The most important reason to implement an annual roof maintenance program is to extend the service life of the existing roof system. Comprehensive repairs extend the service life of the roof system and provide cost savings to the owner. A roof maintenance program establishes of a proactive posture in the detection and avoidance of leaks and other roofing problems. Problems are addressed at their initial stage, minimizing and eliminating damage to interior furnishings, equipment, building materials and finishes in the event of a leak. In this way, the owner avoids expenditures for such items as deck damage repair and associated costs resulting from reactive maintenance. Development of maintenance guidelines is based on the profile of the roof systems in place.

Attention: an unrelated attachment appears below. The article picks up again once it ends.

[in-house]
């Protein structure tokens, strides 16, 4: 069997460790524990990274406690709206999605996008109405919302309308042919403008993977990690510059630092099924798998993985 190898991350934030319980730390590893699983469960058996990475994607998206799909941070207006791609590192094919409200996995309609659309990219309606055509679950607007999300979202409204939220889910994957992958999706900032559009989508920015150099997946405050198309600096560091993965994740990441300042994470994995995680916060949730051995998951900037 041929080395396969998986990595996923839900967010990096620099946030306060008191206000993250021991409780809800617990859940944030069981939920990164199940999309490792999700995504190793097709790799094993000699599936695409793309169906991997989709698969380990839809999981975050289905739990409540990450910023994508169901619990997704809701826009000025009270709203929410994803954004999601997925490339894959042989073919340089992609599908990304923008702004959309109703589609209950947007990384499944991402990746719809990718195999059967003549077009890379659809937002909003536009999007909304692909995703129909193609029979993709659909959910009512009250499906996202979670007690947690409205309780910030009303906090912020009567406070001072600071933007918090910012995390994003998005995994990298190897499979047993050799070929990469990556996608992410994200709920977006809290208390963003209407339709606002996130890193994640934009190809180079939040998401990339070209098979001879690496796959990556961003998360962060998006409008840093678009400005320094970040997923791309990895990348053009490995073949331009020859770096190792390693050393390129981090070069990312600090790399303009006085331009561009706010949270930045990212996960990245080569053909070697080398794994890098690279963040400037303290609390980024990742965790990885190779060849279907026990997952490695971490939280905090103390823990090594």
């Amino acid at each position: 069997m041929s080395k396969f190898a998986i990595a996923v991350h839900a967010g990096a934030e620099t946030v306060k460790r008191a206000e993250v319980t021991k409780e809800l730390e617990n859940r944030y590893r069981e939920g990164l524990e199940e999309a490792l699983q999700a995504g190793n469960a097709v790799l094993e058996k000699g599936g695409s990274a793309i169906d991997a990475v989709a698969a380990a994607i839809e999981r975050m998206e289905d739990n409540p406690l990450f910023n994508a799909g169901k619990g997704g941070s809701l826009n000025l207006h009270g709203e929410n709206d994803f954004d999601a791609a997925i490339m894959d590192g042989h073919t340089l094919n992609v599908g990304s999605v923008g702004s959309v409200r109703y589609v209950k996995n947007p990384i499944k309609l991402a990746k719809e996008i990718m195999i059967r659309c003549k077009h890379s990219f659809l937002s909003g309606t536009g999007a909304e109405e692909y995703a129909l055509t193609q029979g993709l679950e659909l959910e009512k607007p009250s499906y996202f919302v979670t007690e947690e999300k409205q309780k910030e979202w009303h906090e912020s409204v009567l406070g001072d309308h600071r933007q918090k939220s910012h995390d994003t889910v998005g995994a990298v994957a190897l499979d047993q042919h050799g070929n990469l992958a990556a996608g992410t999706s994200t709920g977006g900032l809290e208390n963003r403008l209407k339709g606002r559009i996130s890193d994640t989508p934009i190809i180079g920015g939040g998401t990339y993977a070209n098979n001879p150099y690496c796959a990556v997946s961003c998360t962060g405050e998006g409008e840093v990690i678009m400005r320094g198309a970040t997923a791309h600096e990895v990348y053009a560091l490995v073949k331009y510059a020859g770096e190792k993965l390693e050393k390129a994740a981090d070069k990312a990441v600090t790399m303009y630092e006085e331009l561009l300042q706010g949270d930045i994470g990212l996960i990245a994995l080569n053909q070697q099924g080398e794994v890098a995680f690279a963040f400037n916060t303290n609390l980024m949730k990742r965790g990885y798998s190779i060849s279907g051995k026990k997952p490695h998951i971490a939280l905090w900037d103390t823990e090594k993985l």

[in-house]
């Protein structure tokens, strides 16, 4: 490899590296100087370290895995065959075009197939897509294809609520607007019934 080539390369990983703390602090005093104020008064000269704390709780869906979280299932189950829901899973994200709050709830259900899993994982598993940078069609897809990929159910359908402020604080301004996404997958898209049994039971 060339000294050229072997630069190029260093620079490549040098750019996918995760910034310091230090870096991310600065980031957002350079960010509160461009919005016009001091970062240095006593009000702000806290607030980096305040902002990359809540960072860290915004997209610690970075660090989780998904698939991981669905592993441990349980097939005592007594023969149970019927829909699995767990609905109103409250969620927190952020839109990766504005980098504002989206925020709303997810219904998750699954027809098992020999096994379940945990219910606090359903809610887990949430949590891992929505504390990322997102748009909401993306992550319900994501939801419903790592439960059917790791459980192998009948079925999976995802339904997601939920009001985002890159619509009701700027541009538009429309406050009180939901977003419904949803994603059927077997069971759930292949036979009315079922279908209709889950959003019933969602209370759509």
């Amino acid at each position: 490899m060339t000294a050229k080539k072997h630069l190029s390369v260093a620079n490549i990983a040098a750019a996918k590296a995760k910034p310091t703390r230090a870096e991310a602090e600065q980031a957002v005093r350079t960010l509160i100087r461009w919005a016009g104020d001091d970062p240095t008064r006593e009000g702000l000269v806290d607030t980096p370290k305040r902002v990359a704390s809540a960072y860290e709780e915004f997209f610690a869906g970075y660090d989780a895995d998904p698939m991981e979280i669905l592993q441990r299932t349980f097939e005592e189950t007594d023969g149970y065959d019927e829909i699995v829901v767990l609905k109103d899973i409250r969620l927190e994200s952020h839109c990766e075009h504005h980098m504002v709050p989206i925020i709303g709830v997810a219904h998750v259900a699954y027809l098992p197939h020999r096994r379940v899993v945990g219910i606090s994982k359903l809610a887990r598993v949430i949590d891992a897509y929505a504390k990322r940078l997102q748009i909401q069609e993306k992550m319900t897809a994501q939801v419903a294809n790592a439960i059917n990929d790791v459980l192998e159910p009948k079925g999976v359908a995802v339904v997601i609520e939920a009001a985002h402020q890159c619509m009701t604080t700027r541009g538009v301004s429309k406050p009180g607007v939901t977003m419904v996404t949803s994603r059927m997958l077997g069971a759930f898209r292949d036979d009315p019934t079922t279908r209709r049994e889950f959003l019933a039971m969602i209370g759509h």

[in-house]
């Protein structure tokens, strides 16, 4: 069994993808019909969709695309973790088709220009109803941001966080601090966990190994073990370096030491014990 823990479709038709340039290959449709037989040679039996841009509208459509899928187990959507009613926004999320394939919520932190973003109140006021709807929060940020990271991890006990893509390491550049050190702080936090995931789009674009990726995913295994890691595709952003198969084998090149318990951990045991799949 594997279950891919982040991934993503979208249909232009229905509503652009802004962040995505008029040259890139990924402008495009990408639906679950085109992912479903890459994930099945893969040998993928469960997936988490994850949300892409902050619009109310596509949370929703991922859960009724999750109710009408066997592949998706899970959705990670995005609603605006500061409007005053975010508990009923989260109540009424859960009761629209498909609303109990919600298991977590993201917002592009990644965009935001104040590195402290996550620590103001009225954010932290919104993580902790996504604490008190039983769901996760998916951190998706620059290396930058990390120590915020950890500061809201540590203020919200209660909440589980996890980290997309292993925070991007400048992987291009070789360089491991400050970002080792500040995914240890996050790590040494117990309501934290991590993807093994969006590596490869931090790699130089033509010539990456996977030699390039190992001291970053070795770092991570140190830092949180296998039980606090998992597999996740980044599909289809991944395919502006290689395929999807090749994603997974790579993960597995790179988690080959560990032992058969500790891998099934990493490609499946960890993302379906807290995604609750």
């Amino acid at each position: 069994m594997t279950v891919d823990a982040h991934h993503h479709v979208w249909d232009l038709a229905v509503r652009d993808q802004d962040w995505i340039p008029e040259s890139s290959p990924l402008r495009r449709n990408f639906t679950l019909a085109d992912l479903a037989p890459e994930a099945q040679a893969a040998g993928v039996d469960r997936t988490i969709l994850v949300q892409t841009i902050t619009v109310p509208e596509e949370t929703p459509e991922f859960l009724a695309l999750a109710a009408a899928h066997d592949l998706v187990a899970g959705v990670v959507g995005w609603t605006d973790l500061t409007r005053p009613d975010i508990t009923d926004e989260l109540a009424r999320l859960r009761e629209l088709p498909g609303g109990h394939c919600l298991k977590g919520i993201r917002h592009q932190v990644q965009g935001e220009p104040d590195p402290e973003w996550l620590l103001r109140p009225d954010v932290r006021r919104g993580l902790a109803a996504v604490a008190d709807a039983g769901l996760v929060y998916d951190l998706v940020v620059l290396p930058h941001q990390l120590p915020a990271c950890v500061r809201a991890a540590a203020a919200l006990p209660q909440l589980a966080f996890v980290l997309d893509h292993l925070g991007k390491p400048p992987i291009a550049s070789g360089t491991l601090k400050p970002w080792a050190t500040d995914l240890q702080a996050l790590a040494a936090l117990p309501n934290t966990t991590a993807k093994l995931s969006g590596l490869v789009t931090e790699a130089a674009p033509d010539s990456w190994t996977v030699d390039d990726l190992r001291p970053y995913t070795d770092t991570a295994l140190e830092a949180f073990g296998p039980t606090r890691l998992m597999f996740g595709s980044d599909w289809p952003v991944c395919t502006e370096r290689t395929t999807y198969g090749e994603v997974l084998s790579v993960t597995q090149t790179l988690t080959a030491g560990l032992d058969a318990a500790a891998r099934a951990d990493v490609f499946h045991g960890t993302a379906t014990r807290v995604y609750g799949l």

Minor problems can be detected at their initial stages and corrected before they become severe, extensive problems. Building owners should view roof maintenance operations similar to the way they view mortgage insurance. A manageable yearly expense could provide the dividends of a roof system that meets or exceeds its anticipated service life. For instance, a 20-year roof system that protects the building beyond 20 years could be considered free money to the owner.
Similar to preventive maintenance on manufacturing equipment, once the roof system has extended its depreciated service life, the owner receives a return on expenditures. Every year that the roof system is extended is an additional year that the owner does not have to incur a substantial expense for remedial roof construction.